EMO bursts onto the international machine tool exposition scene in the odd years (2003, 2005, etc.) between the even-year appearances of IMTS (www.imtsnet.org) and JIMTOF (www.jimtof.org) and regional expositions in Europe including the U.K. (www.mach2004.com), Spain, and Italy (www.bimu-sfortec.com).
Under the newly adopted agreement promulgated by CECIMO (European consortium of sponsoring national machine tool organizations), EMO will alternate only between Hannover in two-year show cycles (next 2005 and 2007) and then return to Milan in 2009 (and every six years thereafter). The last time EMO saw Paris (1999) was also the last time you will see EMO in Paris, as the "City of Lights" has been dropped from the EMO rotation.
A new exposition venue with 200,000 square meters of space is being built in Milan, so even the venerable and maze-like Fiera Milano has seen the last of the world-class European machine tool show.
This year's version did not disappoint. A total of 1,648 exhibits occupied 127,000 square meters of space with some 6,500 machines with a value of nearly 550 [euro] million ($638 million). Exhibitor stands (booths to us) were visited by 155,000 attendees during the show from October 21 to 28, comprising 85,000 visitors from Italy and 60,000 foreign visitors from Europe and 10,000 students.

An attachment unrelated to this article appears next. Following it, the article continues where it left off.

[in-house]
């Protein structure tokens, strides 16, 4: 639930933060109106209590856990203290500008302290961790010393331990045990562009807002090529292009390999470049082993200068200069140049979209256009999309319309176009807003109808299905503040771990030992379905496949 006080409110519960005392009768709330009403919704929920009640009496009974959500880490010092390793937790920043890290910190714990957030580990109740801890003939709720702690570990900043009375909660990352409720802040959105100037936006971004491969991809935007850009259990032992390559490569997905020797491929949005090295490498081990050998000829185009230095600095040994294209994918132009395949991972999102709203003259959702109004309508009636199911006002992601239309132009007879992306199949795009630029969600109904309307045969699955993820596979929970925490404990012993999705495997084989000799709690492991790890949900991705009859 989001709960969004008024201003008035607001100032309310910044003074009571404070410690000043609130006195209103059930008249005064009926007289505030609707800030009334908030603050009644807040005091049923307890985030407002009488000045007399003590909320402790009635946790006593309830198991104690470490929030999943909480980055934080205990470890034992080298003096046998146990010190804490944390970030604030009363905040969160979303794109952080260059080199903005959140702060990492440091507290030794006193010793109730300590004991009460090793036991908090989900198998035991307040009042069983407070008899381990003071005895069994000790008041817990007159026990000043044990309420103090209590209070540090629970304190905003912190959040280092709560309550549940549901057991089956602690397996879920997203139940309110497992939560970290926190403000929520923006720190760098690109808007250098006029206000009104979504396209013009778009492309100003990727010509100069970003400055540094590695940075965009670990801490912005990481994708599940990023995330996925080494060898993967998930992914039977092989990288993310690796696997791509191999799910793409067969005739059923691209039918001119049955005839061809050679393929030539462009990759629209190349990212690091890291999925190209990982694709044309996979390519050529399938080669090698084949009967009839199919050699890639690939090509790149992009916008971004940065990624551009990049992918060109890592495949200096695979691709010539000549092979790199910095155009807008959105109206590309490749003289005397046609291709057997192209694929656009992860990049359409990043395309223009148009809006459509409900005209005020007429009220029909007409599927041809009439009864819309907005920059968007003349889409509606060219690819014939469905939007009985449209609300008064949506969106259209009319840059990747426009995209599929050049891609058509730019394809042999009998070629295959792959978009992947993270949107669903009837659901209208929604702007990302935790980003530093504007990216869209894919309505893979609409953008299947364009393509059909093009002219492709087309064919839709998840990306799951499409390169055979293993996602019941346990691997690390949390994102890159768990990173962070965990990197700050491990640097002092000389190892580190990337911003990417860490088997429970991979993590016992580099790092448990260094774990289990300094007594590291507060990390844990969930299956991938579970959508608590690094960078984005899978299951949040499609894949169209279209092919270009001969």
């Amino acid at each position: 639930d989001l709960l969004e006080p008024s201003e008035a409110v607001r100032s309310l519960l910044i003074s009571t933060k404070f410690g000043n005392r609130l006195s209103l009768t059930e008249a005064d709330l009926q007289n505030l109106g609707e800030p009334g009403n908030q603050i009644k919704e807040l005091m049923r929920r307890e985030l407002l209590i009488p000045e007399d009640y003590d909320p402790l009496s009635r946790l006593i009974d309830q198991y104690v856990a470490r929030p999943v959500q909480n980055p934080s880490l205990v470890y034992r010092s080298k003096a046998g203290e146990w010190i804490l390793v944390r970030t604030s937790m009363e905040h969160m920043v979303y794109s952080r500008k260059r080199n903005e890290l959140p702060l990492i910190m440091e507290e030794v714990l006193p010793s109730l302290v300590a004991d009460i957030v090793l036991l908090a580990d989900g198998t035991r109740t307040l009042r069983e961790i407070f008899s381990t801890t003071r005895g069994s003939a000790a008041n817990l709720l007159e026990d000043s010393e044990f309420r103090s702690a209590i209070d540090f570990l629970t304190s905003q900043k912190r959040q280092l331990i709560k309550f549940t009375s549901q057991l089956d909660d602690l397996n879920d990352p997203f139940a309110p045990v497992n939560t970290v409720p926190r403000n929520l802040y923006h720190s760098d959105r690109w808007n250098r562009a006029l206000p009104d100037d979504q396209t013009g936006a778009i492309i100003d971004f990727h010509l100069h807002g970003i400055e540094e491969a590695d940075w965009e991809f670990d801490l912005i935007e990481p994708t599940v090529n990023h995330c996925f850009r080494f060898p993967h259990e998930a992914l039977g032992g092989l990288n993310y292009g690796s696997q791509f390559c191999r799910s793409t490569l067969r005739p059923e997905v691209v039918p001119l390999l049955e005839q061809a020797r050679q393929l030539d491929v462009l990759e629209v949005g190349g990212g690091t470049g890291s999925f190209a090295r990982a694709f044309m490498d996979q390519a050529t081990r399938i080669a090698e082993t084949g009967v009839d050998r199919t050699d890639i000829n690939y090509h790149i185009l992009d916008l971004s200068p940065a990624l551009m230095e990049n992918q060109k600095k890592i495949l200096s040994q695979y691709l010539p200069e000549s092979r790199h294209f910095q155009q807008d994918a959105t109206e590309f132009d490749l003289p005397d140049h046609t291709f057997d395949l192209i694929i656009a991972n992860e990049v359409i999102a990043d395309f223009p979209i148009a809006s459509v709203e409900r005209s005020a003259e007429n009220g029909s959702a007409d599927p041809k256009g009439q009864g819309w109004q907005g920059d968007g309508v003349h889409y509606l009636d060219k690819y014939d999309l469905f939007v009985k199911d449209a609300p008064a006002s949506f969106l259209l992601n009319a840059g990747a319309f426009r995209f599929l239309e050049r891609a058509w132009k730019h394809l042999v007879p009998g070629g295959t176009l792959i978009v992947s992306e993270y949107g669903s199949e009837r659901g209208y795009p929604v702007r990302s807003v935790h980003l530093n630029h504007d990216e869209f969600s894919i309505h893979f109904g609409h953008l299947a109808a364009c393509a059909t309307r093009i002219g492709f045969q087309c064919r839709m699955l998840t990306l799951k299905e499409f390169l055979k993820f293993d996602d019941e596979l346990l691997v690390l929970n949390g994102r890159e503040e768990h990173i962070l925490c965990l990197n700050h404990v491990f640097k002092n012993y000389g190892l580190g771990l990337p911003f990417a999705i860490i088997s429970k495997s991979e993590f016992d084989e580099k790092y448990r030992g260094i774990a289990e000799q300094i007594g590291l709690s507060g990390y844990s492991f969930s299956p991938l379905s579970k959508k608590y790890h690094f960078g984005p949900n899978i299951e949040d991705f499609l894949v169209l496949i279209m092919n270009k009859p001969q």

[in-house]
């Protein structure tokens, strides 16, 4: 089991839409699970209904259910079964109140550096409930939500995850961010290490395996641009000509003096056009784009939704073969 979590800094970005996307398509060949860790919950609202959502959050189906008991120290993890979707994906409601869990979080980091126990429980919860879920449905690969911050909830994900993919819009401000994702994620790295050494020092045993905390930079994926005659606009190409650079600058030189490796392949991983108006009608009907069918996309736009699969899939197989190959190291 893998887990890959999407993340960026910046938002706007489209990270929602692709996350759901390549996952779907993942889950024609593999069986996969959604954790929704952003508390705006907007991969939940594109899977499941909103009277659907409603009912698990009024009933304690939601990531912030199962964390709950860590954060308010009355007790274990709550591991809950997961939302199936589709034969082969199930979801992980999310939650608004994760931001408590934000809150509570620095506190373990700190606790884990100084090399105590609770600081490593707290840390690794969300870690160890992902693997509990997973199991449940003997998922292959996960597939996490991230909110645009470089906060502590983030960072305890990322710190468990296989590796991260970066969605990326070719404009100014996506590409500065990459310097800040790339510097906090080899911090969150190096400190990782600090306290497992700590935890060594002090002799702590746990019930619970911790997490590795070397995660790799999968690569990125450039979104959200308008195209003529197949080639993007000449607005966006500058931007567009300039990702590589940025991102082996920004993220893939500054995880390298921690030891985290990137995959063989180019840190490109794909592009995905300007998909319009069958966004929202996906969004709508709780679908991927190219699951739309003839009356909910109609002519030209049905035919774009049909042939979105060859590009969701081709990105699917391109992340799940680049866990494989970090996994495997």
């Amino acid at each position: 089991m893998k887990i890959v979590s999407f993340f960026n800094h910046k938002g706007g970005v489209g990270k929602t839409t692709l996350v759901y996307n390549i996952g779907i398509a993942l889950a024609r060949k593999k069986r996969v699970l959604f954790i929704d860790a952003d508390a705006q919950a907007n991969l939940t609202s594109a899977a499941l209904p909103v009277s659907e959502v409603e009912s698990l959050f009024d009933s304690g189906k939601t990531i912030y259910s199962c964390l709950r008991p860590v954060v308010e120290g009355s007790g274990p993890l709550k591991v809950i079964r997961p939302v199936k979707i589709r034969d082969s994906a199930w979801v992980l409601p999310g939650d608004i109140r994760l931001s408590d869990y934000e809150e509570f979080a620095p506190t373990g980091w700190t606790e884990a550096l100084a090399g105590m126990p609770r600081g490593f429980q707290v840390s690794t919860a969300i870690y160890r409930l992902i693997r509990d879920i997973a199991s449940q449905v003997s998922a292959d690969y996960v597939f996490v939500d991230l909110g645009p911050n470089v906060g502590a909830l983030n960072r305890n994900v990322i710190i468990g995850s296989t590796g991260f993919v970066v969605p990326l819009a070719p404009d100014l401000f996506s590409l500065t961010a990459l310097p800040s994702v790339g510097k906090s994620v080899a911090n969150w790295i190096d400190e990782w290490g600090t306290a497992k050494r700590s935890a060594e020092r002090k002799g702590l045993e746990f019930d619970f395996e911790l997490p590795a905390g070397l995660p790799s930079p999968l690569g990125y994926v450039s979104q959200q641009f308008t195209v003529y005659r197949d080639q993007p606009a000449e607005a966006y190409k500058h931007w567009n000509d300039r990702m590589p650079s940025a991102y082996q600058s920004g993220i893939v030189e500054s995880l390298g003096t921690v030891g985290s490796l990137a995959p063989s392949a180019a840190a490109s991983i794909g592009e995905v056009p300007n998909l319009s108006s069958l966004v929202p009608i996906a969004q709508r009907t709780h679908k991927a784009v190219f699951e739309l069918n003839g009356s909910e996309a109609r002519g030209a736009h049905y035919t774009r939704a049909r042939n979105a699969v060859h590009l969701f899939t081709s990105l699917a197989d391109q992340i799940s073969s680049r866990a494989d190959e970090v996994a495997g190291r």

"Record-setting numbers" compared with the last EMO in Milan were cited by Italian machine tool executive Pier Luigi Streparava, the show's general commissioner. The numbers of exhibitors were up 13 percent and exhibition space up 26 percent. The importance of Italy to the machine tool industry is seen in its position as the number three producer of machine tools ($3.7 billion) in 2002 and the number five consumer of machine tools ($2.9 billion). There was a strong flavor of Italian exhibits, though more than half of the exhibitors were foreign companies.
Riello Sistemi S.p.A. presented the m[c.sup.2] flexible production cell with two independent single spindle/twin spindle machining centers with a 4-position pallet changer designed for machining medium to high volume parts in steel, cast iron, and aluminum within a 500 mm cube. Mandelli, a Riello group company, introduced its revamped Storm 1100 available with universal tilting heads or tilting tables for 5-axis machining. According to Andrea Riello, president, Mandelli will refocus on North America next year. Riello Sistemi, www.rsleads.com/312rp161 There were a number of interesting...